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This question on Skeptics.SE regarding evolution and thermodynamics got me thinking. I always assumed that creationists argued that the Big Bang, and not evolution violated the 2nd Law of Thermodynamics. Specifically, that singularities are a violation of this universal fundamental law.

Prior to the singularity, nothing existed, not space, time, matter, or energy - nothing. So where and in what did the singularity appear if not in space? We don't know. We don't know where it came from, why it's here, or even where it is. All we really know is that we are inside of it and at one time it didn't exist and neither did we.

Dr John Ross of Harvard University states:

...there are no known violations of the second law of thermodynamics. Ordinarily the second law is stated for isolated systems, but the second law applies equally well to open systems. … There is somehow associated with the field of far-from-equilibrium thermodynamics the notion that the second law of thermodynamics fails for such systems. It is important to make sure that this error does not perpetuate itself.

The source is: Chemical and Engineering News, 7 July 1980, p. 40;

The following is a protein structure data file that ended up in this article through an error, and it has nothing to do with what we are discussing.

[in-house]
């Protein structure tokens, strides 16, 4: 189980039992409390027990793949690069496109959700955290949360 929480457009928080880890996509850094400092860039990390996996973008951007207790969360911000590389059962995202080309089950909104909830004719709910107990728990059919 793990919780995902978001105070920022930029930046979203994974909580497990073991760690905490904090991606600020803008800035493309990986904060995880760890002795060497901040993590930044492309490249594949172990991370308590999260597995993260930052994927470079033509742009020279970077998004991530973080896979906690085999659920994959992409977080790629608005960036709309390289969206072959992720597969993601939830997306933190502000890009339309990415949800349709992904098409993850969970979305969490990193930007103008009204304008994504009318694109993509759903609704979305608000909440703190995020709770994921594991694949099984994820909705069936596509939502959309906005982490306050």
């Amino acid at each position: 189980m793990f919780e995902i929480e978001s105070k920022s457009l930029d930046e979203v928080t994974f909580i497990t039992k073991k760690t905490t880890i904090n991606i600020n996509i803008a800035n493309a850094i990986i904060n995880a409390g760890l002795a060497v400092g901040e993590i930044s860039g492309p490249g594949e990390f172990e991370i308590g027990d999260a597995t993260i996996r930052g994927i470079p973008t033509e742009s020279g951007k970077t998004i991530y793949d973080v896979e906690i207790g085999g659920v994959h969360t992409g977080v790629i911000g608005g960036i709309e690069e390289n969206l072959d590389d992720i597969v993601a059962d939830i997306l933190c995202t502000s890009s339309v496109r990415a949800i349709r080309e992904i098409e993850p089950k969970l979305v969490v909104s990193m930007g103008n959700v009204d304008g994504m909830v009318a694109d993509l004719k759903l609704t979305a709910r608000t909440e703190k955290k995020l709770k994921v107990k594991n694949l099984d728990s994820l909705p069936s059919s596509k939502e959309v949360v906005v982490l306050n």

Are singularities known violations of the 2nd law of thermodynamics?

Is the Big Bang Theory fundamentally flawed in this respect?

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Is anyone actually claiming that the Big Bang violates the II law? Because it clearly doesn't (all matter/energy in one point has maximum order). We are not quite clear about black holes, however it's hard to provide anything more than (very informed) speculation on that. –  Sklivvz Sep 1 '12 at 21:08
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@Sklivvz you'd be surprised at the blatant ignorance and stupidity that creationists regularly claim... –  Larian LeQuella Sep 1 '12 at 21:44
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This is a physics question. Why is it asked here instead of on physics.SE? If it gets a good answer here it will only be because some skeptics happen to be well-versed in physics. –  Rex Kerr Sep 2 '12 at 10:39
    
@RexKerr There are a lot of questions where background knowledge of the topic is useful for answering them. Physics is not really a special case. –  Christian Nov 18 '12 at 17:11
    
@Christian - Physics is often a special case in that the knowledge required to answer definitively may be deep (i.e. hard to quickly acquire because of many prerequisites). When it comes to the mathematics of singularities and the second law of thermodynamics, much deeper knowledge is required than to know, say, whether jumping spiders can see in color. –  Rex Kerr Nov 18 '12 at 17:32
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1 Answer 1

No, it does not, and the theory is in no way "fundamentally flawed". Sadly, to adequately cover this, it would take a book. Fortunately there is a book out there that does cover this.

A Universe From Nothing by Lawrence Krauss.

Or you can check out this video.